An article published in The Daily Telegraph on 3 January claims that hundreds of thousands of elderly people are being robbed of their dignity by failing care services and are being left at risk of ‘terrible abuse and neglect’.
It is estimated that thousands of elderly people across the UK are being forced to use their savings and sell their homes to pay for the cost of their care, which is on the rise each year. It is also apparent that due to the inadequacies of the current care system many people are forced to become full time carers, having to quit work or reduce their working hours in order to care for elderly relatives.
In a letter to the Daily Telegraph a number of leading experts in elderly care have urged the Government and other party leaders to “seize this opportunity for urgent fundamental and lasting reform: delivering a social care system which can provide the well funded and high quality care and support we would all expect for ourselves and our families”. The signatories to the letter include CEO’s and Chairs of many organisations including Action on Elder Abuse, the Alzheimer’s Society, Age UK, BMA Council, British Association of Social Workers, BUPA and Carer’s UK.
The signatories to the letter give their backing to the care reform plans put forward in July 2011 by Andrew Dilnot, which proposed that no one would pay more than £35,000 for care during their lifetime. The proposals suggested that any care bills above this cap would be met by the state at an estimated cost to the Treasury of £1.7 billion per year.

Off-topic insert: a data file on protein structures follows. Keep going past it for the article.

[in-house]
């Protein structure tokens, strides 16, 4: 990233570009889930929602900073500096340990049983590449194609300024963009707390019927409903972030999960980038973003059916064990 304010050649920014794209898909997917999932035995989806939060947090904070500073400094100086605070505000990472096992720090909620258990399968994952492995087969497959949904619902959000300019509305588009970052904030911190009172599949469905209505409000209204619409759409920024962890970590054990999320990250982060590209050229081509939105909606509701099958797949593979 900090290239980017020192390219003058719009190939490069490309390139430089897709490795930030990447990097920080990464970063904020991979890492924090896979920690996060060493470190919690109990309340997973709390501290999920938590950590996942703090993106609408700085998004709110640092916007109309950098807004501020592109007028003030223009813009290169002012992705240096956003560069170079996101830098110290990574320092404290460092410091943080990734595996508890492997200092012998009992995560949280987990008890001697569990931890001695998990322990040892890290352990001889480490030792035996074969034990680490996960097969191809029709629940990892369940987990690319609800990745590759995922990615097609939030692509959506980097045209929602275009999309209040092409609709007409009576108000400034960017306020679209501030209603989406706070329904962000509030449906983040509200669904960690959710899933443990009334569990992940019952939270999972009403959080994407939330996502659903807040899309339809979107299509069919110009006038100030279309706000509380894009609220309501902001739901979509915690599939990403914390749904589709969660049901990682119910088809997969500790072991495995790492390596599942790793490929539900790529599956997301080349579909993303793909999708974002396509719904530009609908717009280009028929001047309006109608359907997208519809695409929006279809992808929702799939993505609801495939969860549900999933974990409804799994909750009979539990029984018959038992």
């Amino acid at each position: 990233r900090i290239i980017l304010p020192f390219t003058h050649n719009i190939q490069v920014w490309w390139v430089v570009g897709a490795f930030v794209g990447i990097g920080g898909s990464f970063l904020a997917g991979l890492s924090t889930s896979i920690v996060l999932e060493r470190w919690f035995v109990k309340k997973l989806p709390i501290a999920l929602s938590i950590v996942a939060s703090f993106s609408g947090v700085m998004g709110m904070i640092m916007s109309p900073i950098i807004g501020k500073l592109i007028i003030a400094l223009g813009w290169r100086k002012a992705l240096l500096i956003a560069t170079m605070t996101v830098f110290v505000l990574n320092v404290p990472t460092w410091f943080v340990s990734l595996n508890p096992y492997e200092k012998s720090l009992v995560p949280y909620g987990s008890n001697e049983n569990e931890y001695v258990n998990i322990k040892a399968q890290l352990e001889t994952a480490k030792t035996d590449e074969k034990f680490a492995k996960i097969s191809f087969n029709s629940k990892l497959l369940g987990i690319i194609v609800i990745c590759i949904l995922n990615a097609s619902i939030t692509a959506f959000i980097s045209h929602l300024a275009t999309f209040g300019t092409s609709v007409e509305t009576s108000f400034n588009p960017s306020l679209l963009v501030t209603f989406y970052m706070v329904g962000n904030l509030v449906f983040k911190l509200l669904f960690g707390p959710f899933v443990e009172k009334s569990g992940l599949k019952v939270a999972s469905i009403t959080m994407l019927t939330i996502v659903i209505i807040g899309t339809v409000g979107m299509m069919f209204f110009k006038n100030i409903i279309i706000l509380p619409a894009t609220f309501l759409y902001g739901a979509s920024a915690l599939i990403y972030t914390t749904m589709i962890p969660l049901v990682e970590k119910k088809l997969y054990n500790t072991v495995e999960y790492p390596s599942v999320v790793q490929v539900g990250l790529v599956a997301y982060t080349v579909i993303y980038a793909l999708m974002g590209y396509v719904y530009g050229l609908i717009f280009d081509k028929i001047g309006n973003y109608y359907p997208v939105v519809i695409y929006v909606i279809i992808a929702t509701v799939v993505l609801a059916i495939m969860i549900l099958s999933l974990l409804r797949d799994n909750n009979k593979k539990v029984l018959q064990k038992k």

The proposals will also encourage the financial services sector to offer products to enable people to save for care in old age, in an attempt to increase future contributions from individuals as well as the state, in order to plug more of the gap in underfunding.
As yet, it will be another four months for the next white paper to be produced on the reforms, so in the meantime, nothing has come of the proposals.
The Government are however, according to Paul Burstow, the Liberal Democrat Care Services Minister “taking leadership on this issue”. “The Coalition agrees that the reform of social care – and the dignity and independence of older and disabled people – are an urgent priority,” he said.
Meanwhile, rising care costs are still a very real issue for hundreds of thousands of elderly people and their families, while an estimated 800,000 elderly people are currently in need and being left without basic care.
If these issues are affecting you or a member of your family then there may be a number of ways in which we could help you, including liaising with local authorities on your behalf. For more information please contact Justine Clowes on 01625 442148 in our Older and Vulnerable Client team.